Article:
Lateral Hiring: Five Metrics for Benchmarking Top Performers

business intelligence

Lateral Hiring: Five Metrics for Benchmarking Top Performers

There’s an old adage in marketing that half the budget is wasted, we just don’t know which half.  The same might be true for law firm lateral hiring, as stated by a recent ALM survey which found a disconnect between the goals and results of these programs.

Most law firms say lateral hiring is important to growth, however, about half of these hires deliver below expectations. More specifically, the survey found “30 percent of laterals deliver less than half their expected book of business in their first year at the new firm,” according to an article in the American Lawyer titled Law Firms Struggle With Lateral Partner Due Diligence, Report Finds. “Another 21 percent deliver only half to three-quarters.”

“Law firms have come a long way in developing due diligence processes for lateral hiring but the subsequent evaluation process appears to be coming up short.”

Law firms have come a long way in developing due diligence processes for lateral hiring but the subsequent evaluation process appears to be coming up short. Due diligence quantifies expectations, while evaluation helps a firm understand if a lateral hire is meeting those expectations.

The lessons gleaned from a continuous measurement program ought to feed back into the due diligence process. In this way, the effects snowball: the true failures in lateral hiring become less likely and the lateral hires that were good become great. This is important because law firms that crack the code on lateral hiring can develop a competitive edge.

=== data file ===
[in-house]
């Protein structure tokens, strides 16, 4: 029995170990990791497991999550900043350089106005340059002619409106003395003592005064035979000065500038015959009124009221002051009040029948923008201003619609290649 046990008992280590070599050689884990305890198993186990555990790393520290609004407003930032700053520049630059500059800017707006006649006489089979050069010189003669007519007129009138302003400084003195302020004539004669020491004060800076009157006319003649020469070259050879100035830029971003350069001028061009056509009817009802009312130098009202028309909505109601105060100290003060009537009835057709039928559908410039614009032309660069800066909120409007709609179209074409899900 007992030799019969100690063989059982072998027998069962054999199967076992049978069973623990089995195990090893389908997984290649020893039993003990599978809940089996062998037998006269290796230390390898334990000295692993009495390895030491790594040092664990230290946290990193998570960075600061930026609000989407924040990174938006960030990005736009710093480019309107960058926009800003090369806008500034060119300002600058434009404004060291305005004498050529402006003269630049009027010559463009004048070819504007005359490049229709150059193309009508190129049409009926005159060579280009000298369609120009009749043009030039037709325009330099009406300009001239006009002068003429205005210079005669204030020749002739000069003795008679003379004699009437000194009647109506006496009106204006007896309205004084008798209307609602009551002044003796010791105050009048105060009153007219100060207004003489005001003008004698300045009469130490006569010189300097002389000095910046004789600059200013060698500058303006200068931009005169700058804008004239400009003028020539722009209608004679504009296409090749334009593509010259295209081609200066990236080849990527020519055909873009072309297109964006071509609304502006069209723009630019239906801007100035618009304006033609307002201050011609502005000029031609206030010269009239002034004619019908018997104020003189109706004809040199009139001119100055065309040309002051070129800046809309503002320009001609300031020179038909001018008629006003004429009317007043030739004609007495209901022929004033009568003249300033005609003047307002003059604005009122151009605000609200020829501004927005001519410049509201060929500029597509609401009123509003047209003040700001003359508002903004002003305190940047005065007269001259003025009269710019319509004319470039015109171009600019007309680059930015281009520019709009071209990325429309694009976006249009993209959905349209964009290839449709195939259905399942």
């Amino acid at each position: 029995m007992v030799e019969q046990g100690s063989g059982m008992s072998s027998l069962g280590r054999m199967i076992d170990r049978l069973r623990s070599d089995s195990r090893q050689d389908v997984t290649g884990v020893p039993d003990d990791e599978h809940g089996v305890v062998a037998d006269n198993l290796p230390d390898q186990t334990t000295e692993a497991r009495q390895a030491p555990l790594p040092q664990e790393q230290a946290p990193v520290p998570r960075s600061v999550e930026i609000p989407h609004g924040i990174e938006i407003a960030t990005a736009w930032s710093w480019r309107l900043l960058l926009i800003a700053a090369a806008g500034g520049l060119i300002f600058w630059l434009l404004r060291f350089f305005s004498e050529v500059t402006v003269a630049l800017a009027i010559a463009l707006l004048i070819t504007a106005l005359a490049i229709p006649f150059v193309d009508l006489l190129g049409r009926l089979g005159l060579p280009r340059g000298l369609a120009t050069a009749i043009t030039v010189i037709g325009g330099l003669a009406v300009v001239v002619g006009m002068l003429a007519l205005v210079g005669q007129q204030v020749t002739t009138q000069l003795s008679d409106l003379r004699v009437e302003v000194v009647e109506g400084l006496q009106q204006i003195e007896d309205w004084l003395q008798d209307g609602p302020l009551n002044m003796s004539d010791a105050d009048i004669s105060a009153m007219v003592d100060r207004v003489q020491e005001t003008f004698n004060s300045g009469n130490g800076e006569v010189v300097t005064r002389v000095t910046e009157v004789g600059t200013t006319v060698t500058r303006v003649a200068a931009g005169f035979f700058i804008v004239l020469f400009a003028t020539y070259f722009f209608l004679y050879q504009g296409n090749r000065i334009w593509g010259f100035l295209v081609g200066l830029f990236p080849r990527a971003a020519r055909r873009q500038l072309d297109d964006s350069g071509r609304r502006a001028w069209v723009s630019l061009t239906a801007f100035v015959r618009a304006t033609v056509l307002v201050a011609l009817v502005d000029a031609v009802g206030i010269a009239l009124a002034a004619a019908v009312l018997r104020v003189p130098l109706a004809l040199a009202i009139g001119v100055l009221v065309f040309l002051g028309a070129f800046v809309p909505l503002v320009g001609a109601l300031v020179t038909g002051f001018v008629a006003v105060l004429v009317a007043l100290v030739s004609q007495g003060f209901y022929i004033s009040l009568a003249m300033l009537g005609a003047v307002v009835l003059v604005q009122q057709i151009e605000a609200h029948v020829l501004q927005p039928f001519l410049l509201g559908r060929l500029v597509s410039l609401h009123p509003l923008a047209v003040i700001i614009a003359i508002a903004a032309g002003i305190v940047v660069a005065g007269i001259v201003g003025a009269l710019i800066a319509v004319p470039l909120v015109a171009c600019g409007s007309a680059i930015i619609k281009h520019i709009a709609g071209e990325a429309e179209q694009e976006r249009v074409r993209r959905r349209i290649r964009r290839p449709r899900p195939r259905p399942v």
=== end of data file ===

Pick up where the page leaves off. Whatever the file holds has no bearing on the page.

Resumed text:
“Based on recent experience, lateral movement between law firms has become a way of life,” wrote Andrew E. Jillson in a piece titled Law Firm Lateral Hiring: Preparing for the Upcoming Free Agent Season. “With a widening gulf between the top law firms in the AmLaw 200 and the rest, the better performing firms have a significant advantage in the lateral hiring space.”

Five Lateral Hiring Metrics to Consider

When developing metrics for evaluating lateral hires, I recommend law firms review historical data. This is because the lateral success measures you want to analyze ought to be long term.  Data is easier to mine today, so going back between two and five years is common. Even looking as far back as 10 or 15 years is feasible with modern data mining techniques.

Precisely which metrics your firm should monitor will vary from firm-to-firm based on the market focus, staff organization and firm growth strategy. For example, the metrics to measure a lateral hire specializing in litigation will be different from a patent or trademark attorney. Therefore, the metrics I offer below are suggestive – based on my experience with hundreds of firms – rather than prescriptive.

1. Responsible billable hours. This measure isn’t about the 2,000 hours the lateral logs individually, but rather the 14,000 hours the individual is responsible for on the matters they manage. This number will be compared year-over-year to understand whether the book of business the lateral brought over is growing, declining or staying steady.

2. Effective rate. This metric looks that the value of the work versus what the law firm actually billed. This is effectively long term billing realization, but I call this the “effective rate” because it highlights the hours for which a firm cannot invoice. However, to use this metric effectively the firm also has to understand the pricing process. For example, if a firm bumps the standard rate of a specific lateral from $500 per hour at his or her previous firm – to $750 per hour – it puts existing clients at risk. The firm must understand how this will impact long-term realization, even while benchmarking for improvement.